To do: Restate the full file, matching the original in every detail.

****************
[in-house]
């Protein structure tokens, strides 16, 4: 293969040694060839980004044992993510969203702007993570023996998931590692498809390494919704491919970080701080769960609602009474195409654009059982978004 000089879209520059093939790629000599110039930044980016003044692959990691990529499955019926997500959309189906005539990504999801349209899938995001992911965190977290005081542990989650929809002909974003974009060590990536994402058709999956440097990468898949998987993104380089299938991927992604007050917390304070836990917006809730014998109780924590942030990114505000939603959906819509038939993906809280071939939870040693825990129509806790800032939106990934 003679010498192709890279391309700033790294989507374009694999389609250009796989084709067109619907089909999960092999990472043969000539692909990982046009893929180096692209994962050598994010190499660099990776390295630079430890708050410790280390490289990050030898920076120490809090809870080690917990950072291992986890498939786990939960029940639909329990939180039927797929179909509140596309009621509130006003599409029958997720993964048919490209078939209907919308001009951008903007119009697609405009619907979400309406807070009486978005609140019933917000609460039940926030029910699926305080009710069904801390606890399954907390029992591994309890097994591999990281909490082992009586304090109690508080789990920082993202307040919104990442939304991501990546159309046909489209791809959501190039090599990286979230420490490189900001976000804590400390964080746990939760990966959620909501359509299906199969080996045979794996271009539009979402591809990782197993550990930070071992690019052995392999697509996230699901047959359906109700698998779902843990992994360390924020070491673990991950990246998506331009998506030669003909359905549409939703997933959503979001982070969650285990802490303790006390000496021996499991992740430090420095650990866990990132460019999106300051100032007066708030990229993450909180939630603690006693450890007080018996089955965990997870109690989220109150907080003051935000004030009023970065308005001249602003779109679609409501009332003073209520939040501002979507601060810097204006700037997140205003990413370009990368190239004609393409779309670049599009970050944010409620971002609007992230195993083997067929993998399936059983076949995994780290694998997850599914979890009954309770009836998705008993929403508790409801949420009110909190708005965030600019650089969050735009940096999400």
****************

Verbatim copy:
[in-house]
């Protein structure tokens, strides 16, 4: 293969040694060839980004044992993510969203702007993570023996998931590692498809390494919704491919970080701080769960609602009474195409654009059982978004 000089879209520059093939790629000599110039930044980016003044692959990691990529499955019926997500959309189906005539990504999801349209899938995001992911965190977290005081542990989650929809002909974003974009060590990536994402058709999956440097990468898949998987993104380089299938991927992604007050917390304070836990917006809730014998109780924590942030990114505000939603959906819509038939993906809280071939939870040693825990129509806790800032939106990934 003679010498192709890279391309700033790294989507374009694999389609250009796989084709067109619907089909999960092999990472043969000539692909990982046009893929180096692209994962050598994010190499660099990776390295630079430890708050410790280390490289990050030898920076120490809090809870080690917990950072291992986890498939786990939960029940639909329990939180039927797929179909509140596309009621509130006003599409029958997720993964048919490209078939209907919308001009951008903007119009697609405009619907979400309406807070009486978005609140019933917000609460039940926030029910699926305080009710069904801390606890399954907390029992591994309890097994591999990281909490082992009586304090109690508080789990920082993202307040919104990442939304991501990546159309046909489209791809959501190039090599990286979230420490490189900001976000804590400390964080746990939760990966959620909501359509299906199969080996045979794996271009539009979402591809990782197993550990930070071992690019052995392999697509996230699901047959359906109700698998779902843990992994360390924020070491673990991950990246998506331009998506030669003909359905549409939703997933959503979001982070969650285990802490303790006390000496021996499991992740430090420095650990866990990132460019999106300051100032007066708030990229993450909180939630603690006693450890007080018996089955965990997870109690989220109150907080003051935000004030009023970065308005001249602003779109679609409501009332003073209520939040501002979507601060810097204006700037997140205003990413370009990368190239004609393409779309670049599009970050944010409620971002609007992230195993083997067929993998399936059983076949995994780290694998997850599914979890009954309770009836998705008993929403508790409801949420009110909190708005965030600019650089969050735009940096999400």